Reports from our meetings

A history of the meeting activities


May 27 

The Landcare Goulburn Mulwaree Grazing and Farming group gathered on the 27th May for its second workshop, this time hosted at Mike Steketee’s property in Yarra. The workshop was well attended by local land managers who braved the crisp conditions.

Our presenter from Soils for Life, James Diack, with his colleague Kristy Yeates, gave a highly informative presentation explaining the soil-water-plant system. There was lively discussion on a particular weed issue presented to the group and the various options of weed management verses competition, bare ground, and soil health. We also took a theoretical look at soil structure and texture. After afternoon tea and a much needed stretch, James Diack and Kristy Yeates led us on a very interactive session where attendees were able to examine soil samples from their own properties and gardens, leaving many participants excitedly chattering about what they had discovered about their soil samples.

A huge thank you to James Diack and Kristy Yeates from Soils for Life for their time and expertise on this crucial topic.

After this practical session we retreated to the warmth of Mike Steketee’s magnificent old farmhouse where James Diack facilitated a brainstorming session to collate ideas on what participants would like to learn more about at future workshops. Some themes that emerged from this activity broadly include pasture management, vegetation management, soil health, landscape water management, carbon, and farm planning and rotations. This information will inform future workshops and we are also considering running workshops targeting “blockies” as well as “cockies” as we realise the Goulburn Mulwaree agricultural region has immense diversity which we intend to cater for.  For a further breakdown of the main themes our members are interested in learning more about please keep an eye on our gateway which will soon be updated with this information

We also brainstormed participants thoughts on the frequency and timing of our grazing and farming group gatherings and again, please keep an eye on the gateway which will soon be updated with a  schedule of events for the remainder of the year

Feedback from participants was reassuringly positive with an average rating of 4.5 out of 5 and all respondents would recommend the group to other local farmers.

A huge thank you to our members for your invaluable feedback and participation in this event. We hope to continue to share and learn from each other and grow the group for the benefit of all our members.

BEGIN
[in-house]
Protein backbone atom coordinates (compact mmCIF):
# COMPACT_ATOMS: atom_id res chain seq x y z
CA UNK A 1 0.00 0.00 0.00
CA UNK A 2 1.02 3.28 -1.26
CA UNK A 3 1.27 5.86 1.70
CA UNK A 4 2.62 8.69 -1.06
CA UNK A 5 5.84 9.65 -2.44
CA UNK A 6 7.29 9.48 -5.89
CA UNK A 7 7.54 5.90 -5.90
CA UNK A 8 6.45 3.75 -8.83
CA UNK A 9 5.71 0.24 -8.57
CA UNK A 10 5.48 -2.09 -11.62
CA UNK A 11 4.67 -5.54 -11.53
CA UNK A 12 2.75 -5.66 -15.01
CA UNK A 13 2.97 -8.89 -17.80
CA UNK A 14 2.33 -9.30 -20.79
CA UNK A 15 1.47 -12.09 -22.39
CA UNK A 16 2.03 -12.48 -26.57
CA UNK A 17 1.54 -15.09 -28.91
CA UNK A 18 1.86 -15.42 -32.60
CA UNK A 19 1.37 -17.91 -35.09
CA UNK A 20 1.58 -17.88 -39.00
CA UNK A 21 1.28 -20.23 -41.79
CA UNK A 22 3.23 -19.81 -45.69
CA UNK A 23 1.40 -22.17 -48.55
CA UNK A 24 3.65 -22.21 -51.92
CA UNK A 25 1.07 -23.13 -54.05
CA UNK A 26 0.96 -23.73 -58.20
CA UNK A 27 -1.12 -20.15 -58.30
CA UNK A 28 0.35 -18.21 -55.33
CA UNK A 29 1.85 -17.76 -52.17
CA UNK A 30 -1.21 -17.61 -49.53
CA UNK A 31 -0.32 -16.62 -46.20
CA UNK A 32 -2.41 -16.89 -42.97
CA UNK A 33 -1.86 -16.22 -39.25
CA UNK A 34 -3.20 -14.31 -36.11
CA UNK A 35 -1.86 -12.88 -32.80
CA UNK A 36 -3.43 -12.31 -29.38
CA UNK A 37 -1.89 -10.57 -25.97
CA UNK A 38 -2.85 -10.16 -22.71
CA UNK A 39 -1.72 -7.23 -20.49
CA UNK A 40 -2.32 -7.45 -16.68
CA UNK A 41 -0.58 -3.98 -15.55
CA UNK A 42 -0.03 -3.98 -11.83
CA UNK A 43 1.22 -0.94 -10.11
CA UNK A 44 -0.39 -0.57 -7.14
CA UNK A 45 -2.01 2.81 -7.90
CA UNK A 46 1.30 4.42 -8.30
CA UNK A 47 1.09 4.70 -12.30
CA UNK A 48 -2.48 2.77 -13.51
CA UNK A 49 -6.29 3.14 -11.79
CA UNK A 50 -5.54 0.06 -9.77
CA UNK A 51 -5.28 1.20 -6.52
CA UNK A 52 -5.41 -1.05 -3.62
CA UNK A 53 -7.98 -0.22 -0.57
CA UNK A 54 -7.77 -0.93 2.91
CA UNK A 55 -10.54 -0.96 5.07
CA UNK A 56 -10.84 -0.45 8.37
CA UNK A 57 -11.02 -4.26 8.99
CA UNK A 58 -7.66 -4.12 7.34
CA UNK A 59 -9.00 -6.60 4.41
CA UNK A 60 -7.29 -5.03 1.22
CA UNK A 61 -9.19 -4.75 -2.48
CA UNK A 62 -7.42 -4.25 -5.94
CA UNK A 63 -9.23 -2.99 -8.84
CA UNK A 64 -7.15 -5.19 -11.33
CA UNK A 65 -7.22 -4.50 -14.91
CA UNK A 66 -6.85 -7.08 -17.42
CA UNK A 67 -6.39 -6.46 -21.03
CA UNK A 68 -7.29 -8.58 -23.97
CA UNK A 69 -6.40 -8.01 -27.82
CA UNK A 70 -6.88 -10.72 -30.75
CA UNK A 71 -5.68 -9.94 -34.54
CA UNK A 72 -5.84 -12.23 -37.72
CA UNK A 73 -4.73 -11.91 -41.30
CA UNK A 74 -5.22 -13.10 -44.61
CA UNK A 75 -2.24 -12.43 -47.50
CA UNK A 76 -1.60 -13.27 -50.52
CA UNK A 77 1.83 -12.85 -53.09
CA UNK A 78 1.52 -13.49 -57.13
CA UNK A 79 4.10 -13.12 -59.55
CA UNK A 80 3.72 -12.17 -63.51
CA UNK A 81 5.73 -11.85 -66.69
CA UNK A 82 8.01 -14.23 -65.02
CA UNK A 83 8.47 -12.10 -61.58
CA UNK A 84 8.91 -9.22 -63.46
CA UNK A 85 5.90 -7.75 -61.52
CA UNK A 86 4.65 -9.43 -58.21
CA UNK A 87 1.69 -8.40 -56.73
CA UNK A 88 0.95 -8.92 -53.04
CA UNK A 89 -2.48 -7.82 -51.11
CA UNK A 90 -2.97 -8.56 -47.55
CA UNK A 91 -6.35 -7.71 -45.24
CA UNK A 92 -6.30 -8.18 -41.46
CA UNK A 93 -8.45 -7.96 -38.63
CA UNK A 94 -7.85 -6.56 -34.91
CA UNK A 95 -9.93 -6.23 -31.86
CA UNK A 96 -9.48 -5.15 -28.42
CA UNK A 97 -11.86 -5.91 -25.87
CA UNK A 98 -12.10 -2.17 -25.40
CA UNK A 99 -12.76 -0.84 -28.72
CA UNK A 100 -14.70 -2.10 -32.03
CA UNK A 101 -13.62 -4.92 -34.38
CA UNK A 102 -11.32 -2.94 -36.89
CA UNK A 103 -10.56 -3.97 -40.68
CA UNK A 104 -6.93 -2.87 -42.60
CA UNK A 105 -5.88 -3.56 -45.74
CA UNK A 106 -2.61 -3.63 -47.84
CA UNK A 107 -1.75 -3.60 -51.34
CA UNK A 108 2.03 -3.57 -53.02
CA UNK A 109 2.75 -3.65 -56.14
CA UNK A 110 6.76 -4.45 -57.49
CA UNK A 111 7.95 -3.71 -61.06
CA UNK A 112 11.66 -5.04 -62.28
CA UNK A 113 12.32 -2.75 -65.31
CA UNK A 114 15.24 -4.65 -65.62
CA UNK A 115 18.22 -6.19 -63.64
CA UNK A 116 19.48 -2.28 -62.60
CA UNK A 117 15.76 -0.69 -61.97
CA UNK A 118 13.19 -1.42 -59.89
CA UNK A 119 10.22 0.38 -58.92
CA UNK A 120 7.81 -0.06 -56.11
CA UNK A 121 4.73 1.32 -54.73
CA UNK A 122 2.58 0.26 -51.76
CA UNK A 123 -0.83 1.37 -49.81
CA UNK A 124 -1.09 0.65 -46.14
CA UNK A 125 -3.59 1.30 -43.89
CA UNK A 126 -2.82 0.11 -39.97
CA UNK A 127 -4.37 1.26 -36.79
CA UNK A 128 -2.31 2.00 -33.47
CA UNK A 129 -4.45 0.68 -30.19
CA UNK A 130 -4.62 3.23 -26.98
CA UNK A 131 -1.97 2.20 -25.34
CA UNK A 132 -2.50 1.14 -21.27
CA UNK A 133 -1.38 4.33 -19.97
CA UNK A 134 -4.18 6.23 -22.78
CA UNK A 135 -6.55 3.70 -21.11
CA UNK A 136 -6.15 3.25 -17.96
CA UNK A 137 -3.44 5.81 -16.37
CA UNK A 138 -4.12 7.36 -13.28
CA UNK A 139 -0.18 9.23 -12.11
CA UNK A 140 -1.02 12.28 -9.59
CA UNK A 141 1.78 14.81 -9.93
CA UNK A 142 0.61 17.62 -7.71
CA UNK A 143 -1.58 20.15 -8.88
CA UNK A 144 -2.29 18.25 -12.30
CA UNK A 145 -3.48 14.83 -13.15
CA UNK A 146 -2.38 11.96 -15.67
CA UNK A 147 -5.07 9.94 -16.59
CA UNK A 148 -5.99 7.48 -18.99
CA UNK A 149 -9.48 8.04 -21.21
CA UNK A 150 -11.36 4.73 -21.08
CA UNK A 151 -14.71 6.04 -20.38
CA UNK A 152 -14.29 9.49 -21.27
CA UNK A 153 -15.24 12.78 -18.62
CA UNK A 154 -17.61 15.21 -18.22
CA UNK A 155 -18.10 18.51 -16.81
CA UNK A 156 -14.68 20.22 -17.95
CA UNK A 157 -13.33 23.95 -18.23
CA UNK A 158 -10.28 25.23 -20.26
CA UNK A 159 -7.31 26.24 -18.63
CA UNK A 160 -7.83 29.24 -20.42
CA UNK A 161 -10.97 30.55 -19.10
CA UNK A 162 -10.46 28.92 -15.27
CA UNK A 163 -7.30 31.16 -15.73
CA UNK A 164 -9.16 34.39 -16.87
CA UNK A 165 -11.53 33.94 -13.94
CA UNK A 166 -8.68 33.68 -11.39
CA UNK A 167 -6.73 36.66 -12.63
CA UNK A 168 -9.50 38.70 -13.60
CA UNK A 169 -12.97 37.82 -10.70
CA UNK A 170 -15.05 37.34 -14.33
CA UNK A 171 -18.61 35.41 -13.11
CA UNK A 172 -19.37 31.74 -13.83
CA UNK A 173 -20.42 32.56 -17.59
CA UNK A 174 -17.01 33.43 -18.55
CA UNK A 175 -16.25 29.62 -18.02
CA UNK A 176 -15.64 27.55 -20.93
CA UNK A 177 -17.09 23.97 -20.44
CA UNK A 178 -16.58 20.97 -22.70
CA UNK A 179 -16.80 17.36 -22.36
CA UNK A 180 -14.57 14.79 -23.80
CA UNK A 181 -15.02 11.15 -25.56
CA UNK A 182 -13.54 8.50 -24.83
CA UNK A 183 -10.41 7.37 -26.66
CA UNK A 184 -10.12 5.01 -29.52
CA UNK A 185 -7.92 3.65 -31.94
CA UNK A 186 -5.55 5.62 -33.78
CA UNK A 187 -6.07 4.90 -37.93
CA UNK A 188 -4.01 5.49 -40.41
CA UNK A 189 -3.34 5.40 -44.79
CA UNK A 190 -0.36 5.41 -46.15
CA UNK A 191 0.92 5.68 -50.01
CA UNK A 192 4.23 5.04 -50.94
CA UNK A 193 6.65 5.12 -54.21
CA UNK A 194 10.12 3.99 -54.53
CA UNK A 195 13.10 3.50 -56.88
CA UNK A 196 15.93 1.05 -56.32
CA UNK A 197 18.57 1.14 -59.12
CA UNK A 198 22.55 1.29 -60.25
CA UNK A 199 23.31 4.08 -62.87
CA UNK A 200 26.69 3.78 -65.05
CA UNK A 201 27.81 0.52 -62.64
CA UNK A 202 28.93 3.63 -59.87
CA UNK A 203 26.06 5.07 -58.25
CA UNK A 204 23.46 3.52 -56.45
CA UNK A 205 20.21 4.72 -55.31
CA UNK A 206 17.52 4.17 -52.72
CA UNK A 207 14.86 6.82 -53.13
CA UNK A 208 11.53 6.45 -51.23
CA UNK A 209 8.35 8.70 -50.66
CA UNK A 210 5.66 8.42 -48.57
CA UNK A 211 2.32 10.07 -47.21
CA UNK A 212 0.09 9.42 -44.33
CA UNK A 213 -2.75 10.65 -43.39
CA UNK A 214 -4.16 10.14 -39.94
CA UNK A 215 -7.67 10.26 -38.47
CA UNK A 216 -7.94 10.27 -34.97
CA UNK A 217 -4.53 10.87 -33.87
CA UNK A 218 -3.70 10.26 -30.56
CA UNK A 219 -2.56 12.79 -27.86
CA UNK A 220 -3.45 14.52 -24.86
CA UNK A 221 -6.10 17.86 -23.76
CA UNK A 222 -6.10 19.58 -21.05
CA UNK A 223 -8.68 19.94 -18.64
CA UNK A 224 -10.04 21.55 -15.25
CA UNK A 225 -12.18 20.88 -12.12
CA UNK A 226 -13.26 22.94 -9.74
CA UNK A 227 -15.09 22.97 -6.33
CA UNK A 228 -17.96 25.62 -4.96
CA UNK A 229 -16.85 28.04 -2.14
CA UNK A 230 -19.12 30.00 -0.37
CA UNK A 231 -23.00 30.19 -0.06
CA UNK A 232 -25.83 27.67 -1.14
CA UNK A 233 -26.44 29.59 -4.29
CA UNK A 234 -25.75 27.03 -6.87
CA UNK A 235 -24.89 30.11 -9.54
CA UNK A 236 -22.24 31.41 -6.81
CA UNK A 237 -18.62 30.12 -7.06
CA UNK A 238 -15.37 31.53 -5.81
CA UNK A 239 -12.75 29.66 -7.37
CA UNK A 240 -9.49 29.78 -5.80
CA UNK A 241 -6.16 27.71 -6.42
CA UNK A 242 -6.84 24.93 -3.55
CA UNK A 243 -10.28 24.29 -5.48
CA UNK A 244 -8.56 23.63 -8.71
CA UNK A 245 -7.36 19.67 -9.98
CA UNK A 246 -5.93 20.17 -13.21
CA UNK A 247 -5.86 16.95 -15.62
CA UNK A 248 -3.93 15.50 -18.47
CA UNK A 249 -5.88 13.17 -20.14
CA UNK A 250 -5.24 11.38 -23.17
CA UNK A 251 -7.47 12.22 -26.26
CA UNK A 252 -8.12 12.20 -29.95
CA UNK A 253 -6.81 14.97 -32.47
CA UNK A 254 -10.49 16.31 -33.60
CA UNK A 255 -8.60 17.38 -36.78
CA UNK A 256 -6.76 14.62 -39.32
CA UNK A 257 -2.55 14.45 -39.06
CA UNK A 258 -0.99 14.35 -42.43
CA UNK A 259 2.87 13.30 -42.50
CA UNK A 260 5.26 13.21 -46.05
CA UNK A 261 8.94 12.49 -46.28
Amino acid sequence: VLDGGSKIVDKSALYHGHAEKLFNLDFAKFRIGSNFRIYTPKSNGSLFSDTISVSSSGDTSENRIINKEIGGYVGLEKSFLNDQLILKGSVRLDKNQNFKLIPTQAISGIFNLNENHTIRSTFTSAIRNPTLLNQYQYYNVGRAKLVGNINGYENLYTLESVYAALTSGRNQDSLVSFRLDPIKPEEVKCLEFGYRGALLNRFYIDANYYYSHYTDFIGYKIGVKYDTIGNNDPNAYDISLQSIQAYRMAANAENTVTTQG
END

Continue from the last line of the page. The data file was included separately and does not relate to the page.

Launch of The Goulburn Mulwaree Grazing Group on 18th March

 Report on the Launch of the Goulburn Mulwaree Landcare Grazing and Farming Group on 18th March 2021. By MIke Steketee, Secretary of Community Voice for Hume and a member of the Grazing and Farming Group, with some modifications by Bob Philipson.

Mayor Bob Kirk attended the launch on Thursday of a new group seeking to promote improved farming practices in our region.

The Goulburn Mulwaree Grazing and Farming Group will share innovative ideas that implement the current best sustainable methods represented by regenerative/resilient agriculture. These methods have been recently endorsed in a policy paper from the Menzies Research Centre, entitled:-

"From the ground up: Unleashing the potential of soil". See

In opening remarks at the launch, Mr Kirk said that, although not a farmer himself, he fully supported the aims of the group to encourage more profitable and regenerative farms in the area.

It is part of the Grow Goulburn Mulwaree Farms and Garden Project run by Community Voice for Hume, a registered Landcare body. The overall project also has received the endorsement of Mr Kirk, as well as that of State MP Wendy Tuckerman and Council general manager Warwick Bennett.

The launch is supported by the provisional announcement that Community Voice for Hume has won a grant to help the grazing group achieve its goal of encouraging and supporting landholders to transition to best sustainable and regenerative farming practices. These have as their highest priorities the health of soil, pastures and farming landscapes.

An example of the new approach is that, instead of maintaining stock numbers during dry periods and hand feeding, animal numbers are reduced so as to retain maximum ground cover. As well as allowing a quicker recovery from droughts, in the longer run this increases levels of organic matter and carbon in the soil, making for more productive pastures.

An important additional benefit is lower input costs for feeding and fertilizers.

The launch was held at the Tirannaville property of Gail and Robert Favalaro, who heads the new group, and was attended by about 20 people.

The main presentation was by the team of Ruth Aveyard, Landcare co-ordinator for Upper Lachlan, and Paul Hewitt, the facilitator of the Upper Lachlan Grazing Group, whose activities have inspired members of the new group.

Mr Hewitt, a farmer near Grabben Gullen, explained that his group supported land management practices that delivered better outcomes emotionally and environmentally, as well as economically.

While encouraging a move towards more regenerative land management, it acknowledged there was a diversity of approaches: there was no single recipe for success.

The convenor of Community Voice for Hume, Bob Philipson, said he was amazed by the breadth of experience and knowledge at Thursday’s meeting, confirming his belief that there was a real opportunity to make a difference to farming landscapes in Goulburn Mulwaree.